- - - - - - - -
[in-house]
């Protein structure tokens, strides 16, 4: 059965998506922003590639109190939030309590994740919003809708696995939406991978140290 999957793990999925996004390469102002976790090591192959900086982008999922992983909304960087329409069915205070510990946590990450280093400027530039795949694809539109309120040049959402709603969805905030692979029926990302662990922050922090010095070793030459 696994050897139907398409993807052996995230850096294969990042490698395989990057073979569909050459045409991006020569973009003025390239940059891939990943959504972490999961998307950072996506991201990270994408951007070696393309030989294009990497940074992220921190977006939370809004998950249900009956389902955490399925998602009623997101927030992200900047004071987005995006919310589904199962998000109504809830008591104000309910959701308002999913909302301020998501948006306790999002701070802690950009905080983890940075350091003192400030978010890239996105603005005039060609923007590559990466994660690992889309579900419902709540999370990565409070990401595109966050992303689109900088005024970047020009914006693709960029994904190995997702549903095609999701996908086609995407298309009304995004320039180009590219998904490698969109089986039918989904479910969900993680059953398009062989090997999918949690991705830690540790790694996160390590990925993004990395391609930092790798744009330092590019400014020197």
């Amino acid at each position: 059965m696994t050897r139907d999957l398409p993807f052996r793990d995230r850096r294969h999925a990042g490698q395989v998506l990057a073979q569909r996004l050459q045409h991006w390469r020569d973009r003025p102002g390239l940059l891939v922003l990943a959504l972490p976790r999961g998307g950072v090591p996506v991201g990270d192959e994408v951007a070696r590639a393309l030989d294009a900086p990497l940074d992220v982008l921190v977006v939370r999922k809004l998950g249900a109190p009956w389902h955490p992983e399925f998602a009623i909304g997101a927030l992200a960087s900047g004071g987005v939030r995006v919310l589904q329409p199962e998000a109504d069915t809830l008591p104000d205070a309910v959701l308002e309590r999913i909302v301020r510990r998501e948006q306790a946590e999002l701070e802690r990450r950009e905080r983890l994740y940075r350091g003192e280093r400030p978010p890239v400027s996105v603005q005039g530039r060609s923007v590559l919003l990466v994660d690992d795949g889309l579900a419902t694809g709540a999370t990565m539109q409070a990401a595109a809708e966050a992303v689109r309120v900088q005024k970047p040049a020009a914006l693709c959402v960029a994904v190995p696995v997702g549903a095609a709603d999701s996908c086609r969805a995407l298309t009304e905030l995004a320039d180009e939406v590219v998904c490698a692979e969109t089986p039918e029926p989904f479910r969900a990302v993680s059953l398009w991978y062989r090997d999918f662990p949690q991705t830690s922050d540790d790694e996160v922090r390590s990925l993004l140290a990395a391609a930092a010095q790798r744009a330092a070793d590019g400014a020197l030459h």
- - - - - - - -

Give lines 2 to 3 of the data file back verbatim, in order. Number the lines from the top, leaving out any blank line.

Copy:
């Protein structure tokens, strides 16, 4: 059965998506922003590639109190939030309590994740919003809708696995939406991978140290 999957793990999925996004390469102002976790090591192959900086982008999922992983909304960087329409069915205070510990946590990450280093400027530039795949694809539109309120040049959402709603969805905030692979029926990302662990922050922090010095070793030459 696994050897139907398409993807052996995230850096294969990042490698395989990057073979569909050459045409991006020569973009003025390239940059891939990943959504972490999961998307950072996506991201990270994408951007070696393309030989294009990497940074992220921190977006939370809004998950249900009956389902955490399925998602009623997101927030992200900047004071987005995006919310589904199962998000109504809830008591104000309910959701308002999913909302301020998501948006306790999002701070802690950009905080983890940075350091003192400030978010890239996105603005005039060609923007590559990466994660690992889309579900419902709540999370990565409070990401595109966050992303689109900088005024970047020009914006693709960029994904190995997702549903095609999701996908086609995407298309009304995004320039180009590219998904490698969109089986039918989904479910969900993680059953398009062989090997999918949690991705830690540790790694996160390590990925993004990395391609930092790798744009330092590019400014020197």
């Amino acid at each position: 059965m696994t050897r139907d999957l398409p993807f052996r793990d995230r850096r294969h999925a990042g490698q395989v998506l990057a073979q569909r996004l050459q045409h991006w390469r020569d973009r003025p102002g390239l940059l891939v922003l990943a959504l972490p976790r999961g998307g950072v090591p996506v991201g990270d192959e994408v951007a070696r590639a393309l030989d294009a900086p990497l940074d992220v982008l921190v977006v939370r999922k809004l998950g249900a109190p009956w389902h955490p992983e399925f998602a009623i909304g997101a927030l992200a960087s900047g004071g987005v939030r995006v919310l589904q329409p199962e998000a109504d069915t809830l008591p104000d205070a309910v959701l308002e309590r999913i909302v301020r510990r998501e948006q306790a946590e999002l701070e802690r990450r950009e905080r983890l994740y940075r350091g003192e280093r400030p978010p890239v400027s996105v603005q005039g530039r060609s923007v590559l919003l990466v994660d690992d795949g889309l579900a419902t694809g709540a999370t990565m539109q409070a990401a595109a809708e966050a992303v689109r309120v900088q005024k970047p040049a020009a914006l693709c959402v960029a994904v190995p696995v997702g549903a095609a709603d999701s996908c086609r969805a995407l298309t009304e905030l995004a320039d180009e939406v590219v998904c490698a692979e969109t089986p039918e029926p989904f479910r969900a990302v993680s059953l398009w991978y062989r090997d999918f662990p949690q991705t830690s922050d540790d790694e996160v922090r390590s990925l993004l140290a990395a391609a930092a010095q790798r744009a330092a070793d590019g400014a020197l030459h």